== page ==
Unfunded state pension liabilities total $8.28 trillion or just under $25,000 for every man, woman and child in the United States. This is an unprecedented amount in the history of this report, but most of the change is the result of a decrease in the risk-free discount rate, caused by the decrease in U.S. Treasury note yields. State governments are obligated, often by contract and state constitutional law, to make these pension payments regardless of economic conditions. As these pension payments continue to grow, revenue that could have gone towards tax relief or essential services like public safety and education is spent paying off these liabilities instead.
Unfunded liabilities have increased by $2.45 trillion in this year’s report due to several factors: This study uses a risk-free discount rate, expressed as a percent, to determine the value of liabilities that pension plans must pay in the future. The “riskfree” aspect of our discount rate calculation follows the reality that states cannot default on their pension promises. This risk-free discount rate is based upon the yields of the 10-year and 20-year U.S. Treasury bonds, which means the rate changes each year. With the financial reporting data from 2021, the risk-free discount rate lowered from 2.34% to 1.13%, in part due to historically low interest rates driving down treasury note yields and drastically increasing the present value of liabilities. It is reasonable to expect that as interest rates rise in response to inflation, treasury yields will increase, increasing the risk-free discount rate and returning unfunded liability amounts closer to previous report estimates.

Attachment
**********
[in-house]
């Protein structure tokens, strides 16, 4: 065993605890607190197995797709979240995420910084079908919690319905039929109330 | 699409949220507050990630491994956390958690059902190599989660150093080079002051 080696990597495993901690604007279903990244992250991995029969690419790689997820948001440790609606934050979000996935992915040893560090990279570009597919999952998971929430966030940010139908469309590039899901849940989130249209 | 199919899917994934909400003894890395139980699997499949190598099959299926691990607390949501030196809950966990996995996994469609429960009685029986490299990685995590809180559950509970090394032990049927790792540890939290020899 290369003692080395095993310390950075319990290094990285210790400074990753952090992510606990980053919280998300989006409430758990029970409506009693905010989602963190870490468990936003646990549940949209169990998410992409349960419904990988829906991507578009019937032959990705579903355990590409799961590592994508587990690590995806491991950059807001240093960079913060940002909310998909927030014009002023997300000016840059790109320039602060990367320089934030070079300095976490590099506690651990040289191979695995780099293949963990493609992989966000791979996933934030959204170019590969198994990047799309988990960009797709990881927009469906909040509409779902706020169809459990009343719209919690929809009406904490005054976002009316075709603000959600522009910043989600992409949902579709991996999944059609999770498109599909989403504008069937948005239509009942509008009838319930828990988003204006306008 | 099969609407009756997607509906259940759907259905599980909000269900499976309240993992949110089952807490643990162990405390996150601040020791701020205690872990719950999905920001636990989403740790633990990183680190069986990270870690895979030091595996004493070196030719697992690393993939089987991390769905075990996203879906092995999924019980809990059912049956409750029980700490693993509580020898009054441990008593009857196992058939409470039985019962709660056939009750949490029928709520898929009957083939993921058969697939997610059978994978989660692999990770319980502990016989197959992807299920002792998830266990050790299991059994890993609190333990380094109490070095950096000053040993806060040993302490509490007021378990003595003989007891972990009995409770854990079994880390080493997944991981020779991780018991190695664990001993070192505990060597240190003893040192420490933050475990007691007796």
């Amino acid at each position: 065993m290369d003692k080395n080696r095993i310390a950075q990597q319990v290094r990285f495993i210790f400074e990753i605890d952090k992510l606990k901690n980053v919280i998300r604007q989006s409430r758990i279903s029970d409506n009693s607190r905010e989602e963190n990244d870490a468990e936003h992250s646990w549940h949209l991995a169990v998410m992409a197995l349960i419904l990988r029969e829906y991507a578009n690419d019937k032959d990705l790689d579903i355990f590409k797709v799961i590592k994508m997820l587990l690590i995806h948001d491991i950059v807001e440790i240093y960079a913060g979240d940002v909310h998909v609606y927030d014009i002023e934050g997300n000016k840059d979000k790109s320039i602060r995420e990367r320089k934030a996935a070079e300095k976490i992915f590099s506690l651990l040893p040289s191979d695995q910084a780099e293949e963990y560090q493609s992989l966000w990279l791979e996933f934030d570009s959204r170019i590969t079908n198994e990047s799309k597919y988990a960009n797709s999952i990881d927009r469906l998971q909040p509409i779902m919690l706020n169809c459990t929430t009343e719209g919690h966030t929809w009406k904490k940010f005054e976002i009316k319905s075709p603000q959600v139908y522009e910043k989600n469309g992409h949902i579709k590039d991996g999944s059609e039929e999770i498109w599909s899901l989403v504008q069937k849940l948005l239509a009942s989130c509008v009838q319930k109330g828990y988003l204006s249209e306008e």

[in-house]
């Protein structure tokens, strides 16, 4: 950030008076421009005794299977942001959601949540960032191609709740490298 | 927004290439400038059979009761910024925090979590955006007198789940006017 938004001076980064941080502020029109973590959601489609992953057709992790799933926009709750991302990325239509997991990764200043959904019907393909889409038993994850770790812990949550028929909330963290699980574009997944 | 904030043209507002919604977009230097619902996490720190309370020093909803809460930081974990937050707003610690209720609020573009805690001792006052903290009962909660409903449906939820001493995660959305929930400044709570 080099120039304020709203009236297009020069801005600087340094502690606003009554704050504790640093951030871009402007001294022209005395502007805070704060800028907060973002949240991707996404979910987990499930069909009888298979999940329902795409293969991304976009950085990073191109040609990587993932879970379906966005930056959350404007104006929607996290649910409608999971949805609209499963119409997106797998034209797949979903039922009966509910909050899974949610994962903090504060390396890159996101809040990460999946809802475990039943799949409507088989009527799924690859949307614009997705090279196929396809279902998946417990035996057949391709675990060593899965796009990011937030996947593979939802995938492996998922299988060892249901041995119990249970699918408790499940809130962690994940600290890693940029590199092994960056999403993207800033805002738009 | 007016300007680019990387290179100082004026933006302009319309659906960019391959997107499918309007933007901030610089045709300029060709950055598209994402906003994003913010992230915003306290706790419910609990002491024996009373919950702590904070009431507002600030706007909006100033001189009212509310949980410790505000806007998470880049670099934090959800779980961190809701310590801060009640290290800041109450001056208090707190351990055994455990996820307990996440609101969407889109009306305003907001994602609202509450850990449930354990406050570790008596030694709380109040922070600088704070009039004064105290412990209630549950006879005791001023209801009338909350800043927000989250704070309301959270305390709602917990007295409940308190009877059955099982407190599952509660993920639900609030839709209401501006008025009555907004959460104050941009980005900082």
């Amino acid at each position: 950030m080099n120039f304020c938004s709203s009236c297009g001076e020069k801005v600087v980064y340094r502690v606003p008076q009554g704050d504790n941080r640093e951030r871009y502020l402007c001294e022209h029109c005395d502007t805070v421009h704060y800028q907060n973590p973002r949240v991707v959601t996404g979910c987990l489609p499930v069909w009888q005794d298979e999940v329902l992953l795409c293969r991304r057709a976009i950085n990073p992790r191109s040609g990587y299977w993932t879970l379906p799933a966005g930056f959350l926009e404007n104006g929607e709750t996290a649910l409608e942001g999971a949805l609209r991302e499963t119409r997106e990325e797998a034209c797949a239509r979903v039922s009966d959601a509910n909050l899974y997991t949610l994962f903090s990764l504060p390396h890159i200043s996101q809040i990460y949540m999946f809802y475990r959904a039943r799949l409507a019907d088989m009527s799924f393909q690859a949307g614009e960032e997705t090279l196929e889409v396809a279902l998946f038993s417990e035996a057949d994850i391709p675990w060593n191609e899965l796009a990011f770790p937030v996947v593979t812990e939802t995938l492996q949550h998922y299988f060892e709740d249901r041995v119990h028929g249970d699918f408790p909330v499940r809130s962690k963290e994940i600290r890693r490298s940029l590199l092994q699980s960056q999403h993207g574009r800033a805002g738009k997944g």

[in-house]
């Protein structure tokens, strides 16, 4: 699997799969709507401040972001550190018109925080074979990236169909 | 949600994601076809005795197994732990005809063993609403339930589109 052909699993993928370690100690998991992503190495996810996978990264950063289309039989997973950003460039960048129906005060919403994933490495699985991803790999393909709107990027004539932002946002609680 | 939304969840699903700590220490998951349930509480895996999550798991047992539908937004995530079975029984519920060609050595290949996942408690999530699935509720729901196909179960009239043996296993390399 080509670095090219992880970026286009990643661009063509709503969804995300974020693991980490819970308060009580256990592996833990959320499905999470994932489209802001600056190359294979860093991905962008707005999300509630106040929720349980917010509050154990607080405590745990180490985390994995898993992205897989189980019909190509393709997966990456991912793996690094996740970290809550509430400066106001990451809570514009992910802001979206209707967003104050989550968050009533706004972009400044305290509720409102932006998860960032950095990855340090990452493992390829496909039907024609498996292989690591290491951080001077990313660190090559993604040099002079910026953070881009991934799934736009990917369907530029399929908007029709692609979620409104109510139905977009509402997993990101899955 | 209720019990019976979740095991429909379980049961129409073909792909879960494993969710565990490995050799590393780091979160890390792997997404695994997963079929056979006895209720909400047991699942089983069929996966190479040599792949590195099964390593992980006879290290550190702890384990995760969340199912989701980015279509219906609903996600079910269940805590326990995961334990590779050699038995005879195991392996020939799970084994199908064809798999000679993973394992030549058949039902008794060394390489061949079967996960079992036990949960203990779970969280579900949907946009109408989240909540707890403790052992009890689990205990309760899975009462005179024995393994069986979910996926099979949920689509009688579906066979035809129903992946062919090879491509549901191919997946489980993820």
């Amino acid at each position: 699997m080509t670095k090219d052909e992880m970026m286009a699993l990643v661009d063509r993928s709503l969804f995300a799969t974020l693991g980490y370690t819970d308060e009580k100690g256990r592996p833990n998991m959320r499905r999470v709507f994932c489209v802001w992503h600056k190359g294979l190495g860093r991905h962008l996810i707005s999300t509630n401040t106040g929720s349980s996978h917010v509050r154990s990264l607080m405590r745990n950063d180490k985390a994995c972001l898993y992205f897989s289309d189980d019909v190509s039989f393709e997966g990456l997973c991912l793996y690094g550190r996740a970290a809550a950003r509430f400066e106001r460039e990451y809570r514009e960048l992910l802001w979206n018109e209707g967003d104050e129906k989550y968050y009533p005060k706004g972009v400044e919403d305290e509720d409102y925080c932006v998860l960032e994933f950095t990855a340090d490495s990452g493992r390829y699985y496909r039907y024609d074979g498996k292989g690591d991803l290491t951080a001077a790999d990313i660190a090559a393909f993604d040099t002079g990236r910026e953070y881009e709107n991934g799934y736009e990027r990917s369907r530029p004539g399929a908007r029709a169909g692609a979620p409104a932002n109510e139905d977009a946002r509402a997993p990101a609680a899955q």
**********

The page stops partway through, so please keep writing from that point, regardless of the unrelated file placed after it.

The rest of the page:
To account for unexpected fluctuations in the risk-free discount rate, this report also measures liability values with a fixed discount rate of 4.5% to account for these changes in the riskfree